Behind the Sri Dalada Maligawa (the Temple of the Sacred Tooth Relic) is a tiny pocket of colonial history in the form of the Kandy Garrison Cemetery. Its caretaker, Charles Carmichael is the most eloquent man whose knowledge and welcome greatly enhanced our visit. It is clear that both Charles and his young offsider love the work of looking after this place and its stories.
Not only are very young soldiers who served in the early 19th century interred here, but those public servants involved in constructing railways and other infrastructure in the region. Accidents and malaria accounted for many young men. Wives and children were also lost on these periods of service in the colonies.
The most frequently told story in Charles Carmichael’s repertoire is of John Spottiswoode Robertson, one of three siblings who, in 1856, went out looking for elephants with what can only be called cavalier stupidity. When a charge happened, his two brothers managed to run and scramble up a tree until the local people came to the rescue. John was not so lucky.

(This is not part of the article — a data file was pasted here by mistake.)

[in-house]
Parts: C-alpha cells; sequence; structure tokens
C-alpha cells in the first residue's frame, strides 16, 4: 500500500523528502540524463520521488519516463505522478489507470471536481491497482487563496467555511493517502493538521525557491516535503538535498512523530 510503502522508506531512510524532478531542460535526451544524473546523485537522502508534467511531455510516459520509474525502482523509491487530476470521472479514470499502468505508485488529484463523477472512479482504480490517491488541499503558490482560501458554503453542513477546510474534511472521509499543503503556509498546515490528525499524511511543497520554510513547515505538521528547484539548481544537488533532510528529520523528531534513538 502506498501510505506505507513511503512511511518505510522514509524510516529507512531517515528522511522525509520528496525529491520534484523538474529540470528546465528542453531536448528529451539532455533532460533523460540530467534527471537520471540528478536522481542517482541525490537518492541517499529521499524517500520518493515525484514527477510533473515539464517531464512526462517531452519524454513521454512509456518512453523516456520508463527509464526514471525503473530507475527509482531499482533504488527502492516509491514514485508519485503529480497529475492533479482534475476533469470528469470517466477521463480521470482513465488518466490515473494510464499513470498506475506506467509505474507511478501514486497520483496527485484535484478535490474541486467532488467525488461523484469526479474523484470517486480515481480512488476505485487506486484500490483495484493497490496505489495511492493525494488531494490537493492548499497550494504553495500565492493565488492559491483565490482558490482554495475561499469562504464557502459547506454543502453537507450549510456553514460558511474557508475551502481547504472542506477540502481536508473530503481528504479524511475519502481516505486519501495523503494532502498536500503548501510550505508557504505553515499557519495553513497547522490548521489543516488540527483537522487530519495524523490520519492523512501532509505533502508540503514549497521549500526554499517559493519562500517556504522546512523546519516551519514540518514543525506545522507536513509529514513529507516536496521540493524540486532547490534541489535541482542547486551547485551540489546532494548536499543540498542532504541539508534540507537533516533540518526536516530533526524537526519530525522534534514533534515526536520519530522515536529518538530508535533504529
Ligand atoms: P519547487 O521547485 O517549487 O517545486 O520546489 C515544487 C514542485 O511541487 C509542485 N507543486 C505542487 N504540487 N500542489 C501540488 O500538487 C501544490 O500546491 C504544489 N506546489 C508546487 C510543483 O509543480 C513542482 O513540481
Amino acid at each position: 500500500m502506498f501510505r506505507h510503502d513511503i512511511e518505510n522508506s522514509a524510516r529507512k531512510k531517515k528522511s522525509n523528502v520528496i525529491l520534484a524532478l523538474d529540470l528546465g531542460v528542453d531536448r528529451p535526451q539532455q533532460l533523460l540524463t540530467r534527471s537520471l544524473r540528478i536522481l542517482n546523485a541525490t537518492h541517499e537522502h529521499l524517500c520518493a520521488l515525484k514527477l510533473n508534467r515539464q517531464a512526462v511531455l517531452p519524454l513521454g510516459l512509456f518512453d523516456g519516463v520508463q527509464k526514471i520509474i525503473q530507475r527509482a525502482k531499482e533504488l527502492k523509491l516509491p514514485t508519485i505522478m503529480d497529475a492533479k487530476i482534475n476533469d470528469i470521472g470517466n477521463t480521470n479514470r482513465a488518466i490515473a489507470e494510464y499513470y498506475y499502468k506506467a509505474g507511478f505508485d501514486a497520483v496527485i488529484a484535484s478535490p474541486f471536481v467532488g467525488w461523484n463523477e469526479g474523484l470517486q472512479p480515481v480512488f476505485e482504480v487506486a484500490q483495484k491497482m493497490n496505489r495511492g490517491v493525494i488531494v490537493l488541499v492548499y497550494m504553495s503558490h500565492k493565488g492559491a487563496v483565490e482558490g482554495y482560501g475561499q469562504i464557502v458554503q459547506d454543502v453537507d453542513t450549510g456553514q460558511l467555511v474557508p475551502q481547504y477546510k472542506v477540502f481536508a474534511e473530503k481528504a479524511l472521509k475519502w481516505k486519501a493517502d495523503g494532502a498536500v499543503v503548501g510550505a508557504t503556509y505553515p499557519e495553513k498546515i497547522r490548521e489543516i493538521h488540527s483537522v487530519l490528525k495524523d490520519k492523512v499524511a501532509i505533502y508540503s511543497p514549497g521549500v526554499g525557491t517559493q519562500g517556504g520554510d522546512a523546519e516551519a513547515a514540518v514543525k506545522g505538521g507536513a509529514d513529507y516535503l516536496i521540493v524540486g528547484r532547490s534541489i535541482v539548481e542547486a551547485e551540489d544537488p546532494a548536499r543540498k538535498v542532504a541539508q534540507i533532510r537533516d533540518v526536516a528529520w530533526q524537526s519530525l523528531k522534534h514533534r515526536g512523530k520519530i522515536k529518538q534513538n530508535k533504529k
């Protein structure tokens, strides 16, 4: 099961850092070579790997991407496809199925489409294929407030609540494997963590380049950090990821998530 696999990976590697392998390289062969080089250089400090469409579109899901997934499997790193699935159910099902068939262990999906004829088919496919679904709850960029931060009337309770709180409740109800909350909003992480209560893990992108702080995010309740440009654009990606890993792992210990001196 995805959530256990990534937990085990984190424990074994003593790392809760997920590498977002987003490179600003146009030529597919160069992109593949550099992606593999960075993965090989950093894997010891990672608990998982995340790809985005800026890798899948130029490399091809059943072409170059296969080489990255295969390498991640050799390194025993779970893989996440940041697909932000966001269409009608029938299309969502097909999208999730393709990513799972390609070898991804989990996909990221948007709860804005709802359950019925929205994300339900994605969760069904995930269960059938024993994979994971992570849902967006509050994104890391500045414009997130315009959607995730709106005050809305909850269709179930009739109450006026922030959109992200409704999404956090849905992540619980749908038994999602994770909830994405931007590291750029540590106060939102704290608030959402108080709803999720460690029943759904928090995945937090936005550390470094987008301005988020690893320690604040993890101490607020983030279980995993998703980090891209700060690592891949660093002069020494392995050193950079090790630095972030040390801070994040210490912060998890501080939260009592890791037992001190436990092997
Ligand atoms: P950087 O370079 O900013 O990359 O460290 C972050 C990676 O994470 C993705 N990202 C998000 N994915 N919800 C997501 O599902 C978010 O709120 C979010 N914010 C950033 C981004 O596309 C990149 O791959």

We enjoyed a cup of Broken Orange Pekoe Tea at the Tea Museum and learned a little about James Taylor, the instigator of the tea industry in Ceylon.
Here’s a view of the lake from the hill where a great white Buddha sits; some of the beautiful flower gifts available to people visiting the Sacred Tooth Relic Temple; and students in their pristine white uniforms heading home from school.